Wall St
Credit Suisse is the latest lender to introduce new guidelines on Wall Street Reuters

Bank of America Merrill Lynch intern Moritz Erhardt died of an epileptic seizure after allegedly working three all-nighters at the investment bank.

But a coroner ruled that the young, ambitious worker's death was not caused by exhaustion. Even so, Erhardt's tragic passing has seen investment banks change their policies for interns and junior staff following the incident.

Credit Suisse is the latest lender to introduce new guidelines on Wall Street. The Swiss-based multinational urged junior workers to stay away from the office on Saturdays and that analysts and associates – typically low-level junior ranks – will not be allowed in the investment bank's US office from 6pm on Friday through to Sunday.

The news comes after other lenders, including JPMorgan among others, have made life easier for junior workers. Goldman Sachs, for instance, told its analysts they should not regularly work weekends – as the bank plans to increase its analyst intake, hiring 332 in 2014, up 14% on this year and 23% on 2012. But the changes, although welcome, may not get to the heart of the problem – the culture, or at least the perceived culture, of investment banking.

In an industry where interns can be awarded staggering salaries of £40,000 on a pro rata basis, it is not hard to see why so many young people are attracted to the diamond encrusted profession.

Why pick a career in engineering, become an academic or work in the public sector if a firm is willing to give you enormous amounts of money?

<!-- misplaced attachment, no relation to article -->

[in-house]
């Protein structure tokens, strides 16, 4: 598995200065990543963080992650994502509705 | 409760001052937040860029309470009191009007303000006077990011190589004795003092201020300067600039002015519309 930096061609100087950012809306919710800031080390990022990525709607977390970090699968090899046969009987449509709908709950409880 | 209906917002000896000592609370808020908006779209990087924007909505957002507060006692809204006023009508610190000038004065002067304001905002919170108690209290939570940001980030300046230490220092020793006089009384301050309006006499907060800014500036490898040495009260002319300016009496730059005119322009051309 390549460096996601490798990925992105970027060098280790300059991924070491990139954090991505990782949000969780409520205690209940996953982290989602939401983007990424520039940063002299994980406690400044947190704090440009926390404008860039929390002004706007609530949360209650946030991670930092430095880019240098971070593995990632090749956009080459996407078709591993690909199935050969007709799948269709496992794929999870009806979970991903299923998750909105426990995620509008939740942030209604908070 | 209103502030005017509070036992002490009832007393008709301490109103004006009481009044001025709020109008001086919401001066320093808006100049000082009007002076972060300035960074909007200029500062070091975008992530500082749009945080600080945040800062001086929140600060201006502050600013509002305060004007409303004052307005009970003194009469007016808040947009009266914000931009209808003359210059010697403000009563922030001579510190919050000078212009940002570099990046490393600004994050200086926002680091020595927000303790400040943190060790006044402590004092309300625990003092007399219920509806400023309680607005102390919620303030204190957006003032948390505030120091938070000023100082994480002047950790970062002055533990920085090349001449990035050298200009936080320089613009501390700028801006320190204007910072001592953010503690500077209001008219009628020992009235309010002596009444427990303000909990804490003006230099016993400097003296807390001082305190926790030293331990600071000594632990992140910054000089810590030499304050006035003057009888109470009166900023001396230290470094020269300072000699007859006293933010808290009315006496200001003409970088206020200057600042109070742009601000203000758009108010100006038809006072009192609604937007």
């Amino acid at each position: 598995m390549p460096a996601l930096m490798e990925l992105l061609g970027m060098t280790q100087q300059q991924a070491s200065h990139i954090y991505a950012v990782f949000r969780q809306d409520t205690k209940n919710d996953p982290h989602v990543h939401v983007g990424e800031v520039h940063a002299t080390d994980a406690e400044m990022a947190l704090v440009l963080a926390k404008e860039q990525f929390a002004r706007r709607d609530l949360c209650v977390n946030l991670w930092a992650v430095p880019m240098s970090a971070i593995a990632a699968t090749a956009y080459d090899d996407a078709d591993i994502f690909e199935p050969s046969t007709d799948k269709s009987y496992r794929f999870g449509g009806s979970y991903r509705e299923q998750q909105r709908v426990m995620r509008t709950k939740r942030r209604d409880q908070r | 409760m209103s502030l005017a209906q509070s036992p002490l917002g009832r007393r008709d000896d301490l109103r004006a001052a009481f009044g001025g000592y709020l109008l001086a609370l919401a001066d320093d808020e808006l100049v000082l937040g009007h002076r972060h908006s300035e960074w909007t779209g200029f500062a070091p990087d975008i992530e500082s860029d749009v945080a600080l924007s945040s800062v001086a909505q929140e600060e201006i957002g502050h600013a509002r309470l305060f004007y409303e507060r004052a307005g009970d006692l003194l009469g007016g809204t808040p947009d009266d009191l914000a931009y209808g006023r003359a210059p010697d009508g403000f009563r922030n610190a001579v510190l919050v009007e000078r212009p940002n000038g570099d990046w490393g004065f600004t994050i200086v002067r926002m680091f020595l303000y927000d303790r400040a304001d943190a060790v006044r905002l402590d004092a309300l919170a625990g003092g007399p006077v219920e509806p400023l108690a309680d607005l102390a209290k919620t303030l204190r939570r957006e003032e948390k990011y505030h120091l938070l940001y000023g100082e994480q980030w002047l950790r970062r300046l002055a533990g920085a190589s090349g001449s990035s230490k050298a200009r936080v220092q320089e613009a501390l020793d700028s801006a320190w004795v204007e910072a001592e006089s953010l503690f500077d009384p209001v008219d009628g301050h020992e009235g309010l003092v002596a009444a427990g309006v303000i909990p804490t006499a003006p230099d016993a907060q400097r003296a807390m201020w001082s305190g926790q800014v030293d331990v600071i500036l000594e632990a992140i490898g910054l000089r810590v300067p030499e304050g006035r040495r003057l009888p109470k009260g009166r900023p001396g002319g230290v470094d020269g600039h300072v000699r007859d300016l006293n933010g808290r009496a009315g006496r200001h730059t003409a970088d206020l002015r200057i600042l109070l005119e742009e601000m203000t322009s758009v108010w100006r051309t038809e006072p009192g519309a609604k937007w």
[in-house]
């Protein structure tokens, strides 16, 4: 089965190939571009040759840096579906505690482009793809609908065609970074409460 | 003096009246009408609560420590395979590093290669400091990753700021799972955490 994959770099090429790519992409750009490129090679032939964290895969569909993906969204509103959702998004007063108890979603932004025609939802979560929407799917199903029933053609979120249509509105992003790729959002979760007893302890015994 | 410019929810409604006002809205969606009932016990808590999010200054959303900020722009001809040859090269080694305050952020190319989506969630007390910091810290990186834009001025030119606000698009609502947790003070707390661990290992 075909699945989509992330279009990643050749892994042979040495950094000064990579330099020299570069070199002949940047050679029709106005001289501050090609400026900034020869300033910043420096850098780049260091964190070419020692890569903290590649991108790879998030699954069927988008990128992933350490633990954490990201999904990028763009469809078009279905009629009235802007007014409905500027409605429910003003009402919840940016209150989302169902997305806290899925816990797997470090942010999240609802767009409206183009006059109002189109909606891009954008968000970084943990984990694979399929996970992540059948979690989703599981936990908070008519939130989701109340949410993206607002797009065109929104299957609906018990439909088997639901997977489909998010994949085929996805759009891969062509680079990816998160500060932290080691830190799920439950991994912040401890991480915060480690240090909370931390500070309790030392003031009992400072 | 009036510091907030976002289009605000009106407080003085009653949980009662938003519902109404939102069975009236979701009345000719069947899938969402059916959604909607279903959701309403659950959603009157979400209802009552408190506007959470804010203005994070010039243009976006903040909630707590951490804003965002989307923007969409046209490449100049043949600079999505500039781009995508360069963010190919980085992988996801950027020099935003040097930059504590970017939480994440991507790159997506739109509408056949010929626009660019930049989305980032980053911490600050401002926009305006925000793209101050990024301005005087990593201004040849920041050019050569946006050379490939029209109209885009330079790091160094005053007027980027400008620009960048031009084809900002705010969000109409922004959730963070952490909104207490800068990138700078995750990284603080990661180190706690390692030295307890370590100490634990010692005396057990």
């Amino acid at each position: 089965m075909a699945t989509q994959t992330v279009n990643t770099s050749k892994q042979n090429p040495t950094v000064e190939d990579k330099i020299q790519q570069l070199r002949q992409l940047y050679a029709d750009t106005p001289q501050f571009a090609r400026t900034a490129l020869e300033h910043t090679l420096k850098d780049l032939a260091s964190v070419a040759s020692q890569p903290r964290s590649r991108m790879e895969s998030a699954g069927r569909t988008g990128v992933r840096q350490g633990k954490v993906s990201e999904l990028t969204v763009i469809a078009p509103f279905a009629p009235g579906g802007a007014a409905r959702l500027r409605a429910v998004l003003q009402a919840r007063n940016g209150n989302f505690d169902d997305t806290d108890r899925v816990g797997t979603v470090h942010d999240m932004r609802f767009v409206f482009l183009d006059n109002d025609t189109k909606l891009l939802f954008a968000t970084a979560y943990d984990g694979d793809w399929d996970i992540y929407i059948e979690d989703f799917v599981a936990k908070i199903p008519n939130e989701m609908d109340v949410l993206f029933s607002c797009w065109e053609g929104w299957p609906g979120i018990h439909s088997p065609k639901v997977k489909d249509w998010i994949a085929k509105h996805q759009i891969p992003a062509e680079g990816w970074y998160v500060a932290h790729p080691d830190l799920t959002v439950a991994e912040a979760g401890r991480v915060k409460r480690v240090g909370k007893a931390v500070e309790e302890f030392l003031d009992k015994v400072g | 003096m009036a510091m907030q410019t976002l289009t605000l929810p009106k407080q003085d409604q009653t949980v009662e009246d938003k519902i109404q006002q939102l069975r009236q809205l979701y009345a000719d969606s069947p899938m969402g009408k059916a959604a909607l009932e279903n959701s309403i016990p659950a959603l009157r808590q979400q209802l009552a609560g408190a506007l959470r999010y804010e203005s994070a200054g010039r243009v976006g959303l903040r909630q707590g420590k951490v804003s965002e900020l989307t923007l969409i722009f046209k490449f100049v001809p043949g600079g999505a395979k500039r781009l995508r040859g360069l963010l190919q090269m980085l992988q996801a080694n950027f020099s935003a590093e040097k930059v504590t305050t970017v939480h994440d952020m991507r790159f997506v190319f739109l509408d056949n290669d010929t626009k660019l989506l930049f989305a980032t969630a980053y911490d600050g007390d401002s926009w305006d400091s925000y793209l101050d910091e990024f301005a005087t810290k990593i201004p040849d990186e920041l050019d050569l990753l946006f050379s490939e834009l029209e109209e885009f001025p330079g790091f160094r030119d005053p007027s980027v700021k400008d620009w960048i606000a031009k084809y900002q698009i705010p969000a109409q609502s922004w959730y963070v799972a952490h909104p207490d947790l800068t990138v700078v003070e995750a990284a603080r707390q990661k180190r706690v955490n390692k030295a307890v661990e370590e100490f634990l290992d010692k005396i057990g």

Especially after you've been being paying £9,000 a year in tuition fees alone and house prices continue to rise to ridiculous heights. You can hardly blame the wannabe "Wolfs of Wall Street".

But in the race for riches, the young workers are very eager to impress. Some are even willing to work endless amounts of hours and sacrifice their bodies and minds to secure a contract, in the case of an intern, or landing a bonus, in the case of a low-level worker. Some Wall Street interns, for example, told the Wall Street Journal that they worked 100-plus hours a week on average.

The disheartening thing is that such a revelation should be mind-blowing, but it isn't. Young workers are pitting themselves against each other in a perverse play-role of the prisoners' dilemma. The worrying thing is, with the decline of trade unionism in the UK and young people being weighed down by more and more debt, the phenomenon could creep over wholesale to this country.

The policy changes by the investment banks are important, but the marathon-man culture of the industry needs to be tackled. This won't be overcome in a boardroom or a HR policy, the interns and low-level workers will have to stick up for themselves – and this may mean taking on their peers.